- Associated Press - Friday, February 17, 2012

CARACAS, VENEZUELA (AP) - Star conductor Gustavo Dudamel is thrilling fans in Venezuela as he performs with the Los Angeles Philharmonic for the first time in his homeland, fresh from winning a Grammy.

They are performing a series of Gustav Mahler’s symphonies and giving a boost to the famed Venezuelan music teaching program known as “El Sistema.” Dudamel is a product of the program, which has brought music education to children throughout the barrios of Venezuela.

Virtuosos from the L.A. Philharmonic took time to teach young musicians in the orchestra program, and have raved about their training and enthusiasm.

“The learning for me is really to feel the passion from these young artists,” said Bing Wang, a 44-year-old violinist originally from Shanghai who is the orchestra’s associate concert master. “I have never been here, but I feel through Gustavo and through music we are all connected.”

Dudamel was typically passionate and energetic as he led the orchestra on Wednesday night in Mahler’s Symphony No. 6, his curly hair bouncing when he jumped at a crescendo. The sold-out audience in Teresa Carreno Theater applauded enthusiastically for several minutes.

“At a personal level, it’s a huge challenge, physically just as much as mentally,” Dudamel said on Thursday while attending several separate performances by Venezuelan youth and children orchestras. “It isn’t easy, but it’s wonderful.”

The symphonies have been attended by many young musicians shouldering instrument cases. Many of them have studied for much of their lives in El Sistema, or the National System of Youth and Children’s Orchestras of Venezuela.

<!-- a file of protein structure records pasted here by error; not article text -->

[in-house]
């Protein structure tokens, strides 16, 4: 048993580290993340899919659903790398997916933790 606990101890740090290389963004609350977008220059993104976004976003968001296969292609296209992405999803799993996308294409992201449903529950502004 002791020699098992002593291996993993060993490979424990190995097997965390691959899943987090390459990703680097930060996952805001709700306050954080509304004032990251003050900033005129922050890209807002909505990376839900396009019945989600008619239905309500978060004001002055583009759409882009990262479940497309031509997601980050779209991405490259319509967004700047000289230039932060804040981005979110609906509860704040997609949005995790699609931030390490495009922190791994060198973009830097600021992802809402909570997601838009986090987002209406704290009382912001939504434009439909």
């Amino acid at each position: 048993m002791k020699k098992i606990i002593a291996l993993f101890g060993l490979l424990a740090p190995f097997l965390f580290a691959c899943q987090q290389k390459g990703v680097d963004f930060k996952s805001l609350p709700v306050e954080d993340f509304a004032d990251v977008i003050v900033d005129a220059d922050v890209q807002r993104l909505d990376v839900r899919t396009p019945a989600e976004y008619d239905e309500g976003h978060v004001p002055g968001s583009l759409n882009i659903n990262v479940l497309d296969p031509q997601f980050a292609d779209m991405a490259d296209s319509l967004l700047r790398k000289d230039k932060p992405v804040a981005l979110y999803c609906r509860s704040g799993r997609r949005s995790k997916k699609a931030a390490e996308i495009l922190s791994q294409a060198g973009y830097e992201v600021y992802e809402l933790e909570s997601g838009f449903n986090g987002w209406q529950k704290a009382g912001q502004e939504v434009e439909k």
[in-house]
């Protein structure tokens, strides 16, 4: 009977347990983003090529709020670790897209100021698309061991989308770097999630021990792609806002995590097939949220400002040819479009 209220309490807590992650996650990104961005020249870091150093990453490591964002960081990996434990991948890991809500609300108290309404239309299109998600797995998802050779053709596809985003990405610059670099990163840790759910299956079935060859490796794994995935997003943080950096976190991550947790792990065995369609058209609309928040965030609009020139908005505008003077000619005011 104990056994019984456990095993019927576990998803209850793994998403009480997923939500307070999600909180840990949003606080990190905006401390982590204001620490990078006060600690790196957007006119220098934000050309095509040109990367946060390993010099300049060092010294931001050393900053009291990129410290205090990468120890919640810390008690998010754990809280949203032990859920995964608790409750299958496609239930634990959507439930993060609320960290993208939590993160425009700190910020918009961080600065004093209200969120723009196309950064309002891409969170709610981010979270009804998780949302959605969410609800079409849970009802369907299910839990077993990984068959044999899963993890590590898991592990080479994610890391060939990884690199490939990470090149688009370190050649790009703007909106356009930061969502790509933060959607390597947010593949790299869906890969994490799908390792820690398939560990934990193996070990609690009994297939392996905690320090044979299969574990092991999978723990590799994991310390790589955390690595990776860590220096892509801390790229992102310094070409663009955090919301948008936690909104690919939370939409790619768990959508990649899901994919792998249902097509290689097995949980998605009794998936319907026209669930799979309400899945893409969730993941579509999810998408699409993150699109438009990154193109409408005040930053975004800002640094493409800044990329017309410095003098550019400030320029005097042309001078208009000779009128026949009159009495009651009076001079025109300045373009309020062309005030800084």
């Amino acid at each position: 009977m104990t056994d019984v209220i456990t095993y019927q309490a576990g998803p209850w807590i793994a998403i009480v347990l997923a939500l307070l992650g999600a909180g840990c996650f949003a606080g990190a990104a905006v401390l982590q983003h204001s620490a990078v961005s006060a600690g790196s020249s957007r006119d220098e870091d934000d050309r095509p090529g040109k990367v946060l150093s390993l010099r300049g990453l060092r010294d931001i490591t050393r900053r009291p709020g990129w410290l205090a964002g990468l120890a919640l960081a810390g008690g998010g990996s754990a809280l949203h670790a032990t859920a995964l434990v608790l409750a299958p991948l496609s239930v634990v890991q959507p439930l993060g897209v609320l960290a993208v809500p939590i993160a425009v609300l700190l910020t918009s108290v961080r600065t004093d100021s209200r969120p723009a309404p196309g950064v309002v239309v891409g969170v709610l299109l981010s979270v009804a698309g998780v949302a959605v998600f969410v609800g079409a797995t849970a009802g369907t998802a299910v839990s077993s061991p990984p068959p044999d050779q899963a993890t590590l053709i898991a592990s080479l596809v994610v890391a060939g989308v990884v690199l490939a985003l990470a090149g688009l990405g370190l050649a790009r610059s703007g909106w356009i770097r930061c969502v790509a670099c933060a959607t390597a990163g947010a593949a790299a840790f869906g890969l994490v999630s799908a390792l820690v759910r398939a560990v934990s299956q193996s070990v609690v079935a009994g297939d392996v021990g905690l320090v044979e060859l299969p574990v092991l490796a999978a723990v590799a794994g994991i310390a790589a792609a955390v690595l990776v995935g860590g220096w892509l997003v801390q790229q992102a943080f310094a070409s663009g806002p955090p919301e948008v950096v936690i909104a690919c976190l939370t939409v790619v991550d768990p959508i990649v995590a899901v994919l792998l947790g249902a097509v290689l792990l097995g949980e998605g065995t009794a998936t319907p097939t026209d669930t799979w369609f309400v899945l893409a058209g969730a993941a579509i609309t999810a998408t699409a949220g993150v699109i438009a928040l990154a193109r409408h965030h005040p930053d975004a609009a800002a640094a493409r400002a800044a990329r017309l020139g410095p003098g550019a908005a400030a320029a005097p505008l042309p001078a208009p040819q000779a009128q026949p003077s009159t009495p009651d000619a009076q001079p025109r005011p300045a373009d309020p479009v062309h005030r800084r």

Mahler is very difficult,” said Maria Gabriela Barreto, a 21-year-old violinist in the audience on Wednesday night who said she learned from the musicians’ style and who praised Dudamel’s magnetism.

The 31-year-old conductor is a national hero in Venezuela. Outside the hall, vendors sold T-shirts and buttons emblazoned with images of him. Also on sale were chocolates wrapped in portraits of Mahler.

Dudamel and the Los Angeles Philharmonic won a Grammy on Sunday for best orchestral performance for Brahms’ Symphony No. 4.

Fans who couldn’t get tickets watched the concert on a large screen set up on a terrace outside the concert hall.

“It’s been truly an experience, every day something different,” said Vivian Gonzalez, a 60-year-old retiree who hasn’t missed a concert in the series.

The finale comes on Saturday night, when a chorus of about 1,200 singers, including roughly 400 children as young as 7, will join both the L.A. Philharmonic and Venezuela’s Simon Bolivar Symphony Orchestra in performing Mahler’s Symphony No. 8. The performance will be broadcast live to more than 400 movie theaters across the U.S., and will also be shown in Argentina, Colombia and Brazil.

It’s the first time the L.A. Philharmonic has performed in Venezuela. Dudamel, who is in his third season as the orchestra’s music director, said it was a dream for him to lead both orchestras in Venezuela.

“Two at once. It’s something historic,” Dudamel said. “It’s a presentation of unity, of harmony.”

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